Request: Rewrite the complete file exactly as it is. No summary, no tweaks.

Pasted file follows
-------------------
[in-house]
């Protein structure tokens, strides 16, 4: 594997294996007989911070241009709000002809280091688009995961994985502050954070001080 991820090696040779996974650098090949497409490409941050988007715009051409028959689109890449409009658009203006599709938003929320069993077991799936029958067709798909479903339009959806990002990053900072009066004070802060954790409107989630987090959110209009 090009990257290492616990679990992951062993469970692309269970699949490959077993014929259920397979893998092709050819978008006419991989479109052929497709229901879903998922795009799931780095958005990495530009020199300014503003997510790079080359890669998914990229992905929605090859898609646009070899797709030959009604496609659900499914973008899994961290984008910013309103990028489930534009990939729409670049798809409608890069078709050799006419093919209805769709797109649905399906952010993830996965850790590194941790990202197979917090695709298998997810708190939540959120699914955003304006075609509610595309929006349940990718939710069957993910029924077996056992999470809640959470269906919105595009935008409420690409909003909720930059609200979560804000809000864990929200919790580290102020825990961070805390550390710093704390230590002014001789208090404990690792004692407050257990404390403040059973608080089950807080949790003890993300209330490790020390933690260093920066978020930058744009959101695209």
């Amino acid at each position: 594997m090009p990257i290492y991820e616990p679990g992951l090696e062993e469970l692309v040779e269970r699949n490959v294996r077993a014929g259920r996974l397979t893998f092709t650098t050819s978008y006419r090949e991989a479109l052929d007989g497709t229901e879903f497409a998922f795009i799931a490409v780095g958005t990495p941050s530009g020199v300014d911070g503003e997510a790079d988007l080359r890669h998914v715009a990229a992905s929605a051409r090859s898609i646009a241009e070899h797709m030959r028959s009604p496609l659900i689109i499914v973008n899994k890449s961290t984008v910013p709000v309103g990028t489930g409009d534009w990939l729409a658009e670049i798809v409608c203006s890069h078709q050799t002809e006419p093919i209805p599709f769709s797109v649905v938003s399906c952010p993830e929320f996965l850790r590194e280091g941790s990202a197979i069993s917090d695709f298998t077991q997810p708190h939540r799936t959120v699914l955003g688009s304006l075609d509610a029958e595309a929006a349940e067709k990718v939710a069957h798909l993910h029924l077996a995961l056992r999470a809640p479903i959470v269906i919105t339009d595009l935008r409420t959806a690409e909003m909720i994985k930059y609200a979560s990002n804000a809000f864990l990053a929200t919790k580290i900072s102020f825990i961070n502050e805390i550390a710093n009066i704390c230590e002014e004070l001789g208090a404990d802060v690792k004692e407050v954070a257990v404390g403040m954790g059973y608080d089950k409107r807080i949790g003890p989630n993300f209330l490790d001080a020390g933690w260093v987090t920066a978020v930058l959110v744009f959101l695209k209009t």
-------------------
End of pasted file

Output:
[in-house]
């Protein structure tokens, strides 16, 4: 594997294996007989911070241009709000002809280091688009995961994985502050954070001080 991820090696040779996974650098090949497409490409941050988007715009051409028959689109890449409009658009203006599709938003929320069993077991799936029958067709798909479903339009959806990002990053900072009066004070802060954790409107989630987090959110209009 090009990257290492616990679990992951062993469970692309269970699949490959077993014929259920397979893998092709050819978008006419991989479109052929497709229901879903998922795009799931780095958005990495530009020199300014503003997510790079080359890669998914990229992905929605090859898609646009070899797709030959009604496609659900499914973008899994961290984008910013309103990028489930534009990939729409670049798809409608890069078709050799006419093919209805769709797109649905399906952010993830996965850790590194941790990202197979917090695709298998997810708190939540959120699914955003304006075609509610595309929006349940990718939710069957993910029924077996056992999470809640959470269906919105595009935008409420690409909003909720930059609200979560804000809000864990929200919790580290102020825990961070805390550390710093704390230590002014001789208090404990690792004692407050257990404390403040059973608080089950807080949790003890993300209330490790020390933690260093920066978020930058744009959101695209």
């Amino acid at each position: 594997m090009p990257i290492y991820e616990p679990g992951l090696e062993e469970l692309v040779e269970r699949n490959v294996r077993a014929g259920r996974l397979t893998f092709t650098t050819s978008y006419r090949e991989a479109l052929d007989g497709t229901e879903f497409a998922f795009i799931a490409v780095g958005t990495p941050s530009g020199v300014d911070g503003e997510a790079d988007l080359r890669h998914v715009a990229a992905s929605a051409r090859s898609i646009a241009e070899h797709m030959r028959s009604p496609l659900i689109i499914v973008n899994k890449s961290t984008v910013p709000v309103g990028t489930g409009d534009w990939l729409a658009e670049i798809v409608c203006s890069h078709q050799t002809e006419p093919i209805p599709f769709s797109v649905v938003s399906c952010p993830e929320f996965l850790r590194e280091g941790s990202a197979i069993s917090d695709f298998t077991q997810p708190h939540r799936t959120v699914l955003g688009s304006l075609d509610a029958e595309a929006a349940e067709k990718v939710a069957h798909l993910h029924l077996a995961l056992r999470a809640p479903i959470v269906i919105t339009d595009l935008r409420t959806a690409e909003m909720i994985k930059y609200a979560s990002n804000a809000f864990l990053a929200t919790k580290i900072s102020f825990i961070n502050e805390i550390a710093n009066i704390c230590e002014e004070l001789g208090a404990d802060v690792k004692e407050v954070a257990v404390g403040m954790g059973y608080d089950k409107r807080i949790g003890p989630n993300f209330l490790d001080a020390g933690w260093v987090t920066a978020v930058l959110v744009f959101l695209k209009t």